Zaha Hadid Architects (ZHA) has said it will not pay a ransom following a cyber attack on the firm last week, where a group of hackers threatened to leak its data.
It was revealed on Monday that a group of hackers threatened to leak data from the London-based firm established by the world-famous architect of the same name. ZHA, which first reported the incident to the authorities on April 21, is behind the design of hundreds of high-end buildings all over the world.
The hackers, who call themselves “Light”, stole data from the company’s network and encrypted everything with ransomware. They are now threatening to release the files onto the dark web if the company refuses to pay a undisclosed ransom settlement. ZHA has said the data was backed up.
The hackers provided American website ZDNet with proof that they have the ZHA files in their possession and said that the architecture firm refused to engage with them. ZHA reportedly contacted the police soon as its staff knew of the data breach, but did not comment on additional questions about the hack from the US website.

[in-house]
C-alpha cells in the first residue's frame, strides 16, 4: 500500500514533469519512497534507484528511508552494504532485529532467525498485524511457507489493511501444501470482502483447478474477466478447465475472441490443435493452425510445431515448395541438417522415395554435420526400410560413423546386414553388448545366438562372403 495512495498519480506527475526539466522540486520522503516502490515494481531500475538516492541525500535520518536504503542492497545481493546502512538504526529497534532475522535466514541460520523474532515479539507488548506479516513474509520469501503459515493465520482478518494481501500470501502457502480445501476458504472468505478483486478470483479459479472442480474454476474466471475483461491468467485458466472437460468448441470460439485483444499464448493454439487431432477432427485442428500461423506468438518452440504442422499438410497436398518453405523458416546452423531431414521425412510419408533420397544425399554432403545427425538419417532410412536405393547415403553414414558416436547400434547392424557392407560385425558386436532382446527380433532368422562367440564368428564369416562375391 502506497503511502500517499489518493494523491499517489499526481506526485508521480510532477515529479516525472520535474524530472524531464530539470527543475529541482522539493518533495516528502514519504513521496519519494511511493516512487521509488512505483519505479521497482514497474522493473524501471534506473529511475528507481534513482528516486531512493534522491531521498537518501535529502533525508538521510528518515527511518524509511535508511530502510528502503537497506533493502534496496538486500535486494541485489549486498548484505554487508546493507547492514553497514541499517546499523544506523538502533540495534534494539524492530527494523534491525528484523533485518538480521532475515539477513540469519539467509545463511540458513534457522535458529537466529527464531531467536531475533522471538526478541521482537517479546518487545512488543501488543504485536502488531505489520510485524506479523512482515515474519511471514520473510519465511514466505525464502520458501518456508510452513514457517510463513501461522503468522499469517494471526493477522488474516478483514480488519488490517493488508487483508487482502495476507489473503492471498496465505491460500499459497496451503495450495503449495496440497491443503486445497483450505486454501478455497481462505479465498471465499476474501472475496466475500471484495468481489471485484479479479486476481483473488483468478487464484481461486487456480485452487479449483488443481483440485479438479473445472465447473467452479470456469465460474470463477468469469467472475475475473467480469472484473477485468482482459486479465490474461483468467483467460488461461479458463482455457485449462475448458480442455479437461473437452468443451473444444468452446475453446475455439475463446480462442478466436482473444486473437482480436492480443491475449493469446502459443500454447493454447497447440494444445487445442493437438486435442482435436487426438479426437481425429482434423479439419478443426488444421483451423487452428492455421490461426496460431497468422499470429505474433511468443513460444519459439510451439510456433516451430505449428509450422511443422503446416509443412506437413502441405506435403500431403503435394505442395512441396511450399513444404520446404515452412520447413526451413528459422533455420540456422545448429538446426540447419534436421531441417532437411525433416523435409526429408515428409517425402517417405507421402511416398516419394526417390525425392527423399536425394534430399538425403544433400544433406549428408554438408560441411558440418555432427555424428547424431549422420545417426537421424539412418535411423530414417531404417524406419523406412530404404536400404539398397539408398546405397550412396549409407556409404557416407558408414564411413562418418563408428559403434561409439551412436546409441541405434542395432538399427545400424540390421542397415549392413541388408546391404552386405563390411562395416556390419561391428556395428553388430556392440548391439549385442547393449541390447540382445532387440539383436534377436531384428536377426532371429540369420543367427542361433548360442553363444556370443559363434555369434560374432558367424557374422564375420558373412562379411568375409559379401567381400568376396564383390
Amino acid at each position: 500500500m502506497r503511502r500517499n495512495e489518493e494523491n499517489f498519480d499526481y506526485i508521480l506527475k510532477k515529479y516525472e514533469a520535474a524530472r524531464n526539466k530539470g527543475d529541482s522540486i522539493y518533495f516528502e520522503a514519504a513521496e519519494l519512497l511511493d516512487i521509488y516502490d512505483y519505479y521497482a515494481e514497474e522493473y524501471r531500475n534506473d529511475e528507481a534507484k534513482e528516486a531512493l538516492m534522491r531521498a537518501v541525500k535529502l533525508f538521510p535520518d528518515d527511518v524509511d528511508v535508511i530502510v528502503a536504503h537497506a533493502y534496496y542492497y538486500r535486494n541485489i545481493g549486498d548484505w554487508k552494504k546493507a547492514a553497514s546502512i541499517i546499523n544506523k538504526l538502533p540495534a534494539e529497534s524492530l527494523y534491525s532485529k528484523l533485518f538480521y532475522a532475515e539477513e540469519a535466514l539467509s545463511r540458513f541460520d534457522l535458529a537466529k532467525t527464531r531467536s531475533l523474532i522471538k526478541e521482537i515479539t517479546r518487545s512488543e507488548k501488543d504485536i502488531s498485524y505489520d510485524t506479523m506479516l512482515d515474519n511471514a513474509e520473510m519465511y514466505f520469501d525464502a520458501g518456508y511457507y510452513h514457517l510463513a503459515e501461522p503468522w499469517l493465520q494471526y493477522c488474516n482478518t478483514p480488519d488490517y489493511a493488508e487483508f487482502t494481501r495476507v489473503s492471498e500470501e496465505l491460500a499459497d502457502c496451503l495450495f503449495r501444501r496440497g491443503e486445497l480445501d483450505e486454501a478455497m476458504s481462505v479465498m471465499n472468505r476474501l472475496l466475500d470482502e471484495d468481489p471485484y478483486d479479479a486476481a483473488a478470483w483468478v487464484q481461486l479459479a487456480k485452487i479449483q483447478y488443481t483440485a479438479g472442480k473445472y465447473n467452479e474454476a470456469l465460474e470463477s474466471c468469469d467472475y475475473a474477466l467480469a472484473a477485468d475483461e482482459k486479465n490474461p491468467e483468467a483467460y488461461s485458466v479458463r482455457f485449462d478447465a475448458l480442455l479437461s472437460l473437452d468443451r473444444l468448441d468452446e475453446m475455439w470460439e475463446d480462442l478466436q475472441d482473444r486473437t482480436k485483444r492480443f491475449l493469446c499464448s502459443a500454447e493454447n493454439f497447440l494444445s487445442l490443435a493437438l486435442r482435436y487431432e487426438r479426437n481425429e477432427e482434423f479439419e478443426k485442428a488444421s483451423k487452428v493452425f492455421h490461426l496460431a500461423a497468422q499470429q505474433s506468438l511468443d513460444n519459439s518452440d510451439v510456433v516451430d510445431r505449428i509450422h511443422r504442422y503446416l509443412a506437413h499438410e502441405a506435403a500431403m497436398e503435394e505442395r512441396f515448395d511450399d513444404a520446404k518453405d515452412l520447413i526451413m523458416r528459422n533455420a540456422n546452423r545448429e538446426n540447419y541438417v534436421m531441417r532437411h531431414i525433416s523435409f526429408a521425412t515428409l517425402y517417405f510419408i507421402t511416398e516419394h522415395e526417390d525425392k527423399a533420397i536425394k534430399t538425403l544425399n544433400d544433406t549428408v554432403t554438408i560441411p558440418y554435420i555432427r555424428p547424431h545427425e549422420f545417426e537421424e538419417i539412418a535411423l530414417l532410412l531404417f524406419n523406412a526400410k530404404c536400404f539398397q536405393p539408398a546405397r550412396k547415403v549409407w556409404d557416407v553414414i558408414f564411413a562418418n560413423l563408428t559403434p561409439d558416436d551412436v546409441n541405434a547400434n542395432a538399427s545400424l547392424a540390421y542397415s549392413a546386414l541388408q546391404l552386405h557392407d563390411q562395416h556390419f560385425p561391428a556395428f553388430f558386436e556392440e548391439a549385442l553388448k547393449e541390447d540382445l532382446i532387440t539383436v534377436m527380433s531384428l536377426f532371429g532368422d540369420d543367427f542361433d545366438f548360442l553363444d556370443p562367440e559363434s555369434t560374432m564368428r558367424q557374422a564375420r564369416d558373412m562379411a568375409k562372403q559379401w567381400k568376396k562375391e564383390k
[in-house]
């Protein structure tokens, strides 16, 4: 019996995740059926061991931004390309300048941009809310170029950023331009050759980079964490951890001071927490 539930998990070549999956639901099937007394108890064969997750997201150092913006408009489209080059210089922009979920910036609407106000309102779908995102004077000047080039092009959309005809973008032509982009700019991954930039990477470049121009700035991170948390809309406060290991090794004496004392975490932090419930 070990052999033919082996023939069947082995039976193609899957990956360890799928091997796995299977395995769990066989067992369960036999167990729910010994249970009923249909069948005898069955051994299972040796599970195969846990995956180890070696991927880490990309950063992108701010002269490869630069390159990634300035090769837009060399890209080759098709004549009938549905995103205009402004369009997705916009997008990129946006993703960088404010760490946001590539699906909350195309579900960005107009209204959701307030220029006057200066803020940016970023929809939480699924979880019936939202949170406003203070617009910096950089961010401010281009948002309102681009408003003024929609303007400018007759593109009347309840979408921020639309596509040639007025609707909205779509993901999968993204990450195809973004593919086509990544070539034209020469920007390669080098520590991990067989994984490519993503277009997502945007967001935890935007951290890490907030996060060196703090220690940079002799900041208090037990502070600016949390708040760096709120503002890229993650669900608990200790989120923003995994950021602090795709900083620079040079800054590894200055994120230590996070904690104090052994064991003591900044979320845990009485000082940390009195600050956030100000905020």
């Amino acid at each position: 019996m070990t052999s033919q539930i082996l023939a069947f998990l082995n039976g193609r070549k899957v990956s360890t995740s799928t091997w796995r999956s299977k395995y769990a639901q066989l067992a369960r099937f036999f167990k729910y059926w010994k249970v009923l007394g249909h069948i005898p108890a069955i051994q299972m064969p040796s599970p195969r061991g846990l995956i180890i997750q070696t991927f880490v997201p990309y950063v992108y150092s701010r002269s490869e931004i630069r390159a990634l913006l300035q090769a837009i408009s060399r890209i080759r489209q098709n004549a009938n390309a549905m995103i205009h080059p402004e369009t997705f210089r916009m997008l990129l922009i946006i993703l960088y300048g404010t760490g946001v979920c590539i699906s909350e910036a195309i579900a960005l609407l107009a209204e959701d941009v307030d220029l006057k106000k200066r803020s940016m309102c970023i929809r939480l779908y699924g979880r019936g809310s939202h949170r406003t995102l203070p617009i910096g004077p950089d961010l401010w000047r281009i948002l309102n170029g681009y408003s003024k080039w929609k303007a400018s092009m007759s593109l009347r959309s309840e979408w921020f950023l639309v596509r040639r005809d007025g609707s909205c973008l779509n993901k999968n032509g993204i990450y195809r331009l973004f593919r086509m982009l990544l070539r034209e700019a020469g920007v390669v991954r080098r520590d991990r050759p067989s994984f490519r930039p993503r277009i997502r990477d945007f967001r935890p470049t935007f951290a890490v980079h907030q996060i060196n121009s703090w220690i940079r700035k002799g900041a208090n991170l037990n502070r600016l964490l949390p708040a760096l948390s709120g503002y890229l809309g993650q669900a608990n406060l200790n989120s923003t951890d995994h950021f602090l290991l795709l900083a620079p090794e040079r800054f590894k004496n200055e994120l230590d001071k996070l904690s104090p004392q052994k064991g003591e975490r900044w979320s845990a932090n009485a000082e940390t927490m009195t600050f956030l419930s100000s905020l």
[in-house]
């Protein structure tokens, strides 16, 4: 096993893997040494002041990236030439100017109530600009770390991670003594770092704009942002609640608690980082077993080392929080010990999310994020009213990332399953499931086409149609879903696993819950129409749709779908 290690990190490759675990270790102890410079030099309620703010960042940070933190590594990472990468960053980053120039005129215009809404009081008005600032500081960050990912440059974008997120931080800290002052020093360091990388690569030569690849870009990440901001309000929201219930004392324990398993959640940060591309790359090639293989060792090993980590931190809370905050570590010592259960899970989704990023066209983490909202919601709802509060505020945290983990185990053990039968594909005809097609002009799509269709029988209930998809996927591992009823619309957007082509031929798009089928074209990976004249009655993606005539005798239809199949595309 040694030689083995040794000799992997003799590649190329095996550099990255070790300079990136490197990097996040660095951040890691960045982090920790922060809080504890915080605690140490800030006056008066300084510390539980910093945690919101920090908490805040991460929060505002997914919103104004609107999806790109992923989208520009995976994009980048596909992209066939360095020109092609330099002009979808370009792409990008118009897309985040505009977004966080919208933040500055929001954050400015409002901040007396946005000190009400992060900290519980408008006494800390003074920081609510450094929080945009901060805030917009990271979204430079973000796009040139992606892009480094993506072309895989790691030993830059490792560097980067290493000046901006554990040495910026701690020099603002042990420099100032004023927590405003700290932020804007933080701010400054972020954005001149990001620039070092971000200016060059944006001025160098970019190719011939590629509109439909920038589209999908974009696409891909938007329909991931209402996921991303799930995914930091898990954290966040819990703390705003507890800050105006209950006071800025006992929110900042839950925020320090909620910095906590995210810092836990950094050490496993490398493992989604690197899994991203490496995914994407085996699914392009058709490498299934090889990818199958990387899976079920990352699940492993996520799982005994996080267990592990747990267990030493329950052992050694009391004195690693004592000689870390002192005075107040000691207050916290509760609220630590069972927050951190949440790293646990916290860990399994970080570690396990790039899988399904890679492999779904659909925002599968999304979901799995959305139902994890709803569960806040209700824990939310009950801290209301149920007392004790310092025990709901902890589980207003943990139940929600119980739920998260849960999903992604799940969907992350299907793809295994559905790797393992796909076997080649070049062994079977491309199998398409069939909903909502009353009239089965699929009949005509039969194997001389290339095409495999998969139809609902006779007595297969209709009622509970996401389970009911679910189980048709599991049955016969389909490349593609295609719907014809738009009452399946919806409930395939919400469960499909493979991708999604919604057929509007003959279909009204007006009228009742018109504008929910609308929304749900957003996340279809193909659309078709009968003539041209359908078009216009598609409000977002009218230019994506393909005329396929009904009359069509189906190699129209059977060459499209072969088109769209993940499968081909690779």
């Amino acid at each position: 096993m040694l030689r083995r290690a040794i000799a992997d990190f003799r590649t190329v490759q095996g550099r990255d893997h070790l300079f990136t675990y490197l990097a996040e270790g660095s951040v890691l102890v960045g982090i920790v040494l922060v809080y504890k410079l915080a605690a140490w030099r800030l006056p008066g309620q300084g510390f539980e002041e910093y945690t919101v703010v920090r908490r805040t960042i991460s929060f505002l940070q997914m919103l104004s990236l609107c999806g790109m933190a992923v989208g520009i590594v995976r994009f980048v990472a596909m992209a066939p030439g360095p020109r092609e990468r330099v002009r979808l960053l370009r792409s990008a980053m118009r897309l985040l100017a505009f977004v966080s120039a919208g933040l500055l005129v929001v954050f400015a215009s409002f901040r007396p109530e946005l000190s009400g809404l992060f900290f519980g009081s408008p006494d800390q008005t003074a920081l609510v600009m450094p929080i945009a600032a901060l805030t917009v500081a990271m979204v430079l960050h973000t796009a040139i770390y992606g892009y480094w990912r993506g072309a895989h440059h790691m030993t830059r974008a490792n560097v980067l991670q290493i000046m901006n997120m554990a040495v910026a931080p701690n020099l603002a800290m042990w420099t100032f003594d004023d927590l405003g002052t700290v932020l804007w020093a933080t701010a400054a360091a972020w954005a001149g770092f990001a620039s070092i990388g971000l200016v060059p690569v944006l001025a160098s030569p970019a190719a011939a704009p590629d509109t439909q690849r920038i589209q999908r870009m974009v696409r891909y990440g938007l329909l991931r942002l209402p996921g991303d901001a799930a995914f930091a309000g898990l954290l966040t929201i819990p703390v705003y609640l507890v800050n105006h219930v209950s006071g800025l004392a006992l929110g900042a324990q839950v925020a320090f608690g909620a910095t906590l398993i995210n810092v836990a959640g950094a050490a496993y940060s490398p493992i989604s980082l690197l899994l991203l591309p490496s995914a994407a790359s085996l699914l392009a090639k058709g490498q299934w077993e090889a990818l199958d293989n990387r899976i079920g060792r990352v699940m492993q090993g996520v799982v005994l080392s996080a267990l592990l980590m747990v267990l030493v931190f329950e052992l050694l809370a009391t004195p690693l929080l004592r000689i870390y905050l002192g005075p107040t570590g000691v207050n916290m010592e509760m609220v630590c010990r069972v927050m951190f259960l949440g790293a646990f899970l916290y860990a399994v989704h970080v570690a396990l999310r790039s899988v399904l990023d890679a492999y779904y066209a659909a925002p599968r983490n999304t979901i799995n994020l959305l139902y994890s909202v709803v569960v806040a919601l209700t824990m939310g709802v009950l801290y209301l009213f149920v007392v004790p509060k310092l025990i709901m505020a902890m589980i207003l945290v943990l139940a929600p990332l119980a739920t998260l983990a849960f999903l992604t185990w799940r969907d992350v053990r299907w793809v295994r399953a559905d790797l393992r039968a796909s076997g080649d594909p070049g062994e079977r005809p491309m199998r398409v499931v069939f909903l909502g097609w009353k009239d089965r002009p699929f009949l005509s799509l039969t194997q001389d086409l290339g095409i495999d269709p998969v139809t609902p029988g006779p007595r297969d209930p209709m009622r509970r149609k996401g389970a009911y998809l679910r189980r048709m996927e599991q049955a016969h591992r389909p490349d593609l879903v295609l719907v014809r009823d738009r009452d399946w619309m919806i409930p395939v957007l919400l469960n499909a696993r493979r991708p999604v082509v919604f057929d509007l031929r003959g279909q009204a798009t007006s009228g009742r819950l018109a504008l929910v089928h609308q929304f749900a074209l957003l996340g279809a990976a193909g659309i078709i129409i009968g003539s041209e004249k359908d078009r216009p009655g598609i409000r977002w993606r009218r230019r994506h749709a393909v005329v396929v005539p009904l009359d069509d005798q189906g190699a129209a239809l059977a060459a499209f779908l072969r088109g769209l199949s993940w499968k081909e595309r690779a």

The files include financial documents, employee details, life insurance details, employee contracts, email inbox dumps, and more.
Ransomware is frequently used by criminal networks to steal data from large companies. The annual cost to companies from such attacks is due to hit $17 billion in this year, up from 11.5 billion in 2019, according to Safety Detectives.
Earlier this month the British National Cyber Security Centre (NCSC) warned that the frequency and severity of cyber attacks were likely to increase amid the coronavirus pandemic.
Baghdad-born architect Zaha Hadid designed buildings including the London Aquatics Centre and Abu Dhabi’s Sheikh Zayed Bridge.
She died of a heart attack aged 65 in March 2016 but her company continues to design important buildings, including the new Central Bank of Iraq headquarters in Baghdad and the Navi Mumbai Interational Aiport in India.